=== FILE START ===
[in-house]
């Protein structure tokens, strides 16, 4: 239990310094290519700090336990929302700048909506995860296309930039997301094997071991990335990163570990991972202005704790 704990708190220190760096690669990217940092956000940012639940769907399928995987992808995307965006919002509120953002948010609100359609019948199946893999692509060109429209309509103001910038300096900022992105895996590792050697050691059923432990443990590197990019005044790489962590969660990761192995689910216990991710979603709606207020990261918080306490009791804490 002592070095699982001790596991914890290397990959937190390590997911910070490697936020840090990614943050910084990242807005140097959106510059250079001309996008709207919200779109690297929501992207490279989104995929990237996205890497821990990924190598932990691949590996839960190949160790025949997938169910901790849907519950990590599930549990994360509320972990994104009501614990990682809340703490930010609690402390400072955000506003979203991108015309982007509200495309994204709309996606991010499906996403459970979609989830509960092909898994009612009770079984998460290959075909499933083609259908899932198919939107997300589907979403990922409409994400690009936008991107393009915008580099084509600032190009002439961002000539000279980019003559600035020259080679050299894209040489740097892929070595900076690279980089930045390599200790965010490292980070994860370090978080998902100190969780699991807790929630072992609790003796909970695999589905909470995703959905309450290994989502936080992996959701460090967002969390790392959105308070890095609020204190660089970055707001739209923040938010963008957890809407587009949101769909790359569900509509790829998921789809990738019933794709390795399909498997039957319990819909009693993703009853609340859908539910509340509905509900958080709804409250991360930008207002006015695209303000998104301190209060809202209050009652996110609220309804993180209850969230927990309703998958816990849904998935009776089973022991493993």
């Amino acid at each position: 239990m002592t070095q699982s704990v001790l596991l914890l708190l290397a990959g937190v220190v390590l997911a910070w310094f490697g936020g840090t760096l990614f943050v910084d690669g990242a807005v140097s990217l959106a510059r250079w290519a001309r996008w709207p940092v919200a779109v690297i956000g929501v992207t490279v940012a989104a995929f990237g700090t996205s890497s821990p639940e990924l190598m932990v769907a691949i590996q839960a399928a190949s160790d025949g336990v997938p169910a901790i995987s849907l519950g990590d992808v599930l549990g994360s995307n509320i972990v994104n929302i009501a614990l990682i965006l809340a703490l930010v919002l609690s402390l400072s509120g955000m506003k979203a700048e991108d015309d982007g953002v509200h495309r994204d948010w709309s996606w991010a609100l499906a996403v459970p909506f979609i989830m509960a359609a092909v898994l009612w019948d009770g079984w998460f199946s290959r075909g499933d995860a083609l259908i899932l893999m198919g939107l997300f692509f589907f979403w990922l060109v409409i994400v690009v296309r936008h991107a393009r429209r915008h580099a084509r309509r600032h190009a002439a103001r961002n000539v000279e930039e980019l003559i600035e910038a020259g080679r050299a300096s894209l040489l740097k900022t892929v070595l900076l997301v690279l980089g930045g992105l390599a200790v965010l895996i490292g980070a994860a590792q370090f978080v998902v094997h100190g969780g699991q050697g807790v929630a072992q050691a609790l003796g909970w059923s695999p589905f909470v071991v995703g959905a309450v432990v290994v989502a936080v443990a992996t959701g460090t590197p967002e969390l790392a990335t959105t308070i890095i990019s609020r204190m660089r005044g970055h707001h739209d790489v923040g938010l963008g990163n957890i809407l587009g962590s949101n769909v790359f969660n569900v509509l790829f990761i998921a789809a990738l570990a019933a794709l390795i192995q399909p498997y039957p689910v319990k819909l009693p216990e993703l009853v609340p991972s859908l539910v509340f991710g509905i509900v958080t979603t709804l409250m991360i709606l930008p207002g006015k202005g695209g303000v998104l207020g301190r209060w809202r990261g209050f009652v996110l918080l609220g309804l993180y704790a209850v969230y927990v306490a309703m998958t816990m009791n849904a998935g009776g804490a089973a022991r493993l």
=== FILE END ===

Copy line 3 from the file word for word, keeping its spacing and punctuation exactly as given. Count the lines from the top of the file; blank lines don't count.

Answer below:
């Amino acid at each position: 239990m002592t070095q699982s704990v001790l596991l914890l708190l290397a990959g937190v220190v390590l997911a910070w310094f490697g936020g840090t760096l990614f943050v910084d690669g990242a807005v140097s990217l959106a510059r250079w290519a001309r996008w709207p940092v919200a779109v690297i956000g929501v992207t490279v940012a989104a995929f990237g700090t996205s890497s821990p639940e990924l190598m932990v769907a691949i590996q839960a399928a190949s160790d025949g336990v997938p169910a901790i995987s849907l519950g990590d992808v599930l549990g994360s995307n509320i972990v994104n929302i009501a614990l990682i965006l809340a703490l930010v919002l609690s402390l400072s509120g955000m506003k979203a700048e991108d015309d982007g953002v509200h495309r994204d948010w709309s996606w991010a609100l499906a996403v459970p909506f979609i989830m509960a359609a092909v898994l009612w019948d009770g079984w998460f199946s290959r075909g499933d995860a083609l259908i899932l893999m198919g939107l997300f692509f589907f979403w990922l060109v409409i994400v690009v296309r936008h991107a393009r429209r915008h580099a084509r309509r600032h190009a002439a103001r961002n000539v000279e930039e980019l003559i600035e910038a020259g080679r050299a300096s894209l040489l740097k900022t892929v070595l900076l997301v690279l980089g930045g992105l390599a200790v965010l895996i490292g980070a994860a590792q370090f978080v998902v094997h100190g969780g699991q050697g807790v929630a072992q050691a609790l003796g909970w059923s695999p589905f909470v071991v995703g959905a309450v432990v290994v989502a936080v443990a992996t959701g460090t590197p967002e969390l790392a990335t959105t308070i890095i990019s609020r204190m660089r005044g970055h707001h739209d790489v923040g938010l963008g990163n957890i809407l587009g962590s949101n769909v790359f969660n569900v509509l790829f990761i998921a789809a990738l570990a019933a794709l390795i192995q399909p498997y039957p689910v319990k819909l009693p216990e993703l009853v609340p991972s859908l539910v509340f991710g509905i509900v958080t979603t709804l409250m991360i709606l930008p207002g006015k202005g695209g303000v998104l207020g301190r209060w809202r990261g209050f009652v996110l918080l609220g309804l993180y704790a209850v969230y927990v306490a309703m998958t816990m009791n849904a998935g009776g804490a089973a022991r493993l």